Scarcity of land and geographical terrain are leading to slow pace in the implementation of development projects in Chiradzulu, authorities say.
Among others, the district is drastically faced by water shortages, food insecurity and education-related challenges.
A recent visit to one of the district’s constituencies (Chiradzulu East), showed that women continue walking long distances in search of potable water.
The visit also highlighted the absence of schools in walkable distances which makes it almost impossible for children to attend early learning as well as primary classes.
Speaking in an interview, Mariam Lameki of Stimoya village in the constituency said for a long time women have been struggling in finding safe water, adding the current sole borehole carters for four villages of Mkupu, Mikoche and Chikodya.
“We would have loved if our MP drilled us more boreholes to accord us safe water. Being a summer season, our nearby Mwanje stream has dried up, making it more difficult to access the much-needed commodity for basic use,” she said.
In concurrence, Chair for Chamdimbo Trading Centre, Peter Sinoya said the area is lagging behind in terms of development, citing lack of electricity, poor road networks (Chamdimbo-Mbulumbuzi road) as well as scarcity of water.
“Being a Trading Centre, we expected it to have electricity for economic activities. Again, this earth road has business potential, only if it were tarred,” he said, adding scarcity of water, is posing a huge health risk to their lives.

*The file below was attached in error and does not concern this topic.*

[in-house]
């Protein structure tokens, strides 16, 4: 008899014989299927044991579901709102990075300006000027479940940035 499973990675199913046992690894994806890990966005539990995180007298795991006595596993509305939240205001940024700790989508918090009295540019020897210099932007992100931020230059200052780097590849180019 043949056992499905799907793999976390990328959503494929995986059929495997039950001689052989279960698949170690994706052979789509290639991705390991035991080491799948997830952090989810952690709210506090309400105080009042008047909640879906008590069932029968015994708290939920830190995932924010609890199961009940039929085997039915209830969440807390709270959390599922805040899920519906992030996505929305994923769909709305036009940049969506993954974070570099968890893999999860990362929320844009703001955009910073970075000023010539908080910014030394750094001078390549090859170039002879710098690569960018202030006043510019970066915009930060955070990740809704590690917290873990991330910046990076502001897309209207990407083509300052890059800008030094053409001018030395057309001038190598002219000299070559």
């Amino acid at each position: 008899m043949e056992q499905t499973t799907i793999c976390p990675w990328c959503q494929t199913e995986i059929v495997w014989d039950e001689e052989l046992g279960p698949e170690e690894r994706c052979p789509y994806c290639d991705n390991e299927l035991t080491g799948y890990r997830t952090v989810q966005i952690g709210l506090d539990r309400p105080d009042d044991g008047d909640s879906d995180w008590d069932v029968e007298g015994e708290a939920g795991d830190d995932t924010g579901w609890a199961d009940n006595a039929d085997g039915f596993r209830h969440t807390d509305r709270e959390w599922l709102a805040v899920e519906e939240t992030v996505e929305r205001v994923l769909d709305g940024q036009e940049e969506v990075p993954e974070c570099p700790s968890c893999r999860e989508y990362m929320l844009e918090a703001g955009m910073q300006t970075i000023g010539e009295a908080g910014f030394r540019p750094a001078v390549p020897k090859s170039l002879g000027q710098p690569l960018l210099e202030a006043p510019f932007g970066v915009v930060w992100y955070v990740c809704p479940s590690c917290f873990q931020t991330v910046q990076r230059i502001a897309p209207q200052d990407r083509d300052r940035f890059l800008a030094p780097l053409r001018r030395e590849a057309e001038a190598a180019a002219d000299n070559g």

In an interview, DPP Constituency Governor Franco Kaliya, (who spoke on behalf of the incumbent MP, Henry Mussa), admitted the existence of the listed challenges, arguing land scarcity and geographical terrain (rocky), are the major factors.
Kaliya said: “We face a lot of challenges whenever we want to drill boreholes because the machines cannot reach the recommended 60 metres deep, due to rocks. The far the machines can go is 40 metres, a development which leads to intermittent water supply, once the borehole is drilled.
“Another thing is, we don’t have free land that can be allocated for development projects. We face problems in identifying such land because it belongs to people who usually ask for compensation,” he said.
Kaliya added that with the bottom-up approach of project implementation, Chiefs need to be sensitized on land issues for them to surrender it freely when such need arises.
He further observed that the issue of land scarcity will continue if the current high population growth is not tamed any time soon.
At this, he said the Roads Authority has this week inspected Mwanje-Mandota, Chisasiko-Makanani, James-Namulepwese, Masanjala-Mauwa and Chandimbo-Mbulumbuzi roads for upgrading soon.
On water, he said efforts of identifying sites for boreholes are continuing, adding more boreholes will be drilled before this year ends.
However, he noted that some areas in the constituency like Milepa have potable water, school blocks, electricity and a good road network among other developments.
To this end, he assured people of Chamdimbo of electricity saying Malawi Rural Electrification Program targets them.
Meanwhile, the area is seriously faced by food shortages owing to drought.